Tag Archives: acapela TTS

Tips: how to use the speech dictionary of NVDA

Thanks to our user Michael Bayus for sending us this “how to” article, we are grateful to Michael and happy to share this tips with all our users.

We also invite all users to send us tips on mispronounced words and names by sending an email to contact@acapela-nvda.com or use the “report a pronunciation bug” field in the type&talk demo here on this page.

How to use the speech dictionary with the Acapela TTS for NVDA add-on

The speech dictionaries menu (found in the Preferences menu) contains dialogs that allow you to manage the way NVDA pronounces particular words or phrases. There are currently three different types of speech dictionaries. They are:

  • Default: rules in this dictionary affect all speech in NVDA.
  • Voice: rules in this dictionary affect speech for the synthesizer voice currently being used.
  • Temporary: rules in this dictionary affect all speech in NVDA, but only for the current session. These rules are temporary and will be lost if NVDA is restarted.

All dictionary dialogs contain a list of rules which will be used for processing the speech. The dialog also contains Add, Edit and Remove buttons.

To access the Speech dictionaries, press and hold the NVDA key, plus N to open the NVDA menu.  Then press the down arrow once to get to the preferences menu.  press the right arrow to access it.  Press the down arrow until you hear NVDA say “Speech dics”.

To add a new rule to the dictionary, press the Add button, and fill in the fields in the dialog box that appears and then press Ok. You will then see your new rule in the list of rules. However to make sure your rule is actually saved, make sure to press Ok to exit the dictionary dialog all together once you have finished adding/editing rules.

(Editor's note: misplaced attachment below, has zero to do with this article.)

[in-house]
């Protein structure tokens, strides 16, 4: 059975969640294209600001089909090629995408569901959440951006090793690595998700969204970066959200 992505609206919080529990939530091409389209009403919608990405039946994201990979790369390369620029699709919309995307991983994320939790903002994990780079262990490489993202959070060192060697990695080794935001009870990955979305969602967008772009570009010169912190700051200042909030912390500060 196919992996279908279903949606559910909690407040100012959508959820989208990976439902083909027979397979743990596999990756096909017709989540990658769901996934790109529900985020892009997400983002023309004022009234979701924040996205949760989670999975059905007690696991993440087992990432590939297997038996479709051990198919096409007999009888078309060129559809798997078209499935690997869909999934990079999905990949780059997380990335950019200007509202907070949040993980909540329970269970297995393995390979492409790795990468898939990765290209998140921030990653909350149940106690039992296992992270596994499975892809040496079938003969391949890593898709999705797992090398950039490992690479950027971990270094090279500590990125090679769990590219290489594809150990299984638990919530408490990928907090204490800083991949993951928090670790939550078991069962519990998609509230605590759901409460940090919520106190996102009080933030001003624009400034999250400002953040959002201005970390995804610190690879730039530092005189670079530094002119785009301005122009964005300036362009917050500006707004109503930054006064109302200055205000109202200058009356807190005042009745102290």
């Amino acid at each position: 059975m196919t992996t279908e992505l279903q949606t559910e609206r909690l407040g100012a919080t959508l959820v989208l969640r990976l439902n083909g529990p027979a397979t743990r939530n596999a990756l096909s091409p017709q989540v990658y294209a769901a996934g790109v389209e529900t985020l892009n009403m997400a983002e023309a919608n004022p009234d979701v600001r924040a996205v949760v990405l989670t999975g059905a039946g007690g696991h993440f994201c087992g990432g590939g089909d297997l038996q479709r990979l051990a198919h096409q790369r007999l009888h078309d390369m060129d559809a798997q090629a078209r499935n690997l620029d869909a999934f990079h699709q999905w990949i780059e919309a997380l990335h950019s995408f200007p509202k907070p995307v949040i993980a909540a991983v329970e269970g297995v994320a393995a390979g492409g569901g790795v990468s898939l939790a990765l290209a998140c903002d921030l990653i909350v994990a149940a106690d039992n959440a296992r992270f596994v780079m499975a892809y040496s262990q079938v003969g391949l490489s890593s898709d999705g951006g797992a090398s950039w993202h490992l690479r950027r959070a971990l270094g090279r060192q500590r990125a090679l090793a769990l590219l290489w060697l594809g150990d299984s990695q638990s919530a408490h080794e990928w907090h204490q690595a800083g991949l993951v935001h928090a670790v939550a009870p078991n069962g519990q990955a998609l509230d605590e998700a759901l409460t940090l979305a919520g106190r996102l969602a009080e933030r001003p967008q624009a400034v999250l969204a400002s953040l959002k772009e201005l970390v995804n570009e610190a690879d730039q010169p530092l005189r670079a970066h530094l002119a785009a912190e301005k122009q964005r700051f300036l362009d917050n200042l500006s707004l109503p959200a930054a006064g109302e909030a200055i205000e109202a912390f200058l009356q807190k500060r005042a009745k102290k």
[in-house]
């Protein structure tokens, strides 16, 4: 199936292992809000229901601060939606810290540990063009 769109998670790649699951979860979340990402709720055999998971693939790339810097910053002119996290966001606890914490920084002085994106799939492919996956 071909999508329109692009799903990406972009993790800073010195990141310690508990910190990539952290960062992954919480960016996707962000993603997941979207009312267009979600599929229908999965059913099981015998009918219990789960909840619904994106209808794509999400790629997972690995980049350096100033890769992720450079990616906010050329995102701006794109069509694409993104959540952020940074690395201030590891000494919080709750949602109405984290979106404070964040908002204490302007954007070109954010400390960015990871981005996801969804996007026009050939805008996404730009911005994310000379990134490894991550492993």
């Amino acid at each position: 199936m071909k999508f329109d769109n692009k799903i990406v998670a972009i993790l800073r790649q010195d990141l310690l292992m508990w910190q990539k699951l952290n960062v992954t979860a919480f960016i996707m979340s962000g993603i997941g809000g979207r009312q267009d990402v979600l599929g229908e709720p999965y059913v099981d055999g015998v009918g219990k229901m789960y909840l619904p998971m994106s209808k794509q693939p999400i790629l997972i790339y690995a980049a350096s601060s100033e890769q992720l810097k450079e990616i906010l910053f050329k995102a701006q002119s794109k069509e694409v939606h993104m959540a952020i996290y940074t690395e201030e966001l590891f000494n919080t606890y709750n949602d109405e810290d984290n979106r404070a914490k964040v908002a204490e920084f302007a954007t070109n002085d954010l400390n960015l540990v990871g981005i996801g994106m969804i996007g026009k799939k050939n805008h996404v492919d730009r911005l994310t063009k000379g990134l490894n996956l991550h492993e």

The rules for NVDA’s speech dictionaries allow you to change one string of characters into another.  For example, I like Ella, and she is the default voice for my screen reader.  She gets the word “peruse” wrong.  She says “parice”.  To teach her to pronounce the word correctly, I would go to the “voice” dictionary, and In the Add rule dialog, I would type the word “peruse” in the Pattern field, and I would type “per ruse” in the Replacement field. Now, Ella will say: “peruse” as she should. You may also want to type a description of the rule in the Comment field (something like: changes peruse to per ruse).

NVDA’s speech dictionaries however are much more powerful than simple word replacement. The Add rule dialog also contains a checkbox to say whether or not you want the rule to be case sensitive (meaning that NVDA should care whether the characters are uppercase or lowercase, NVDA ignores case by default).

Finally, a set of radio buttons allows you to tell NVDA whether your pattern should match anywhere, should only match if it is a complete word or should be treated as a “Regular expression”.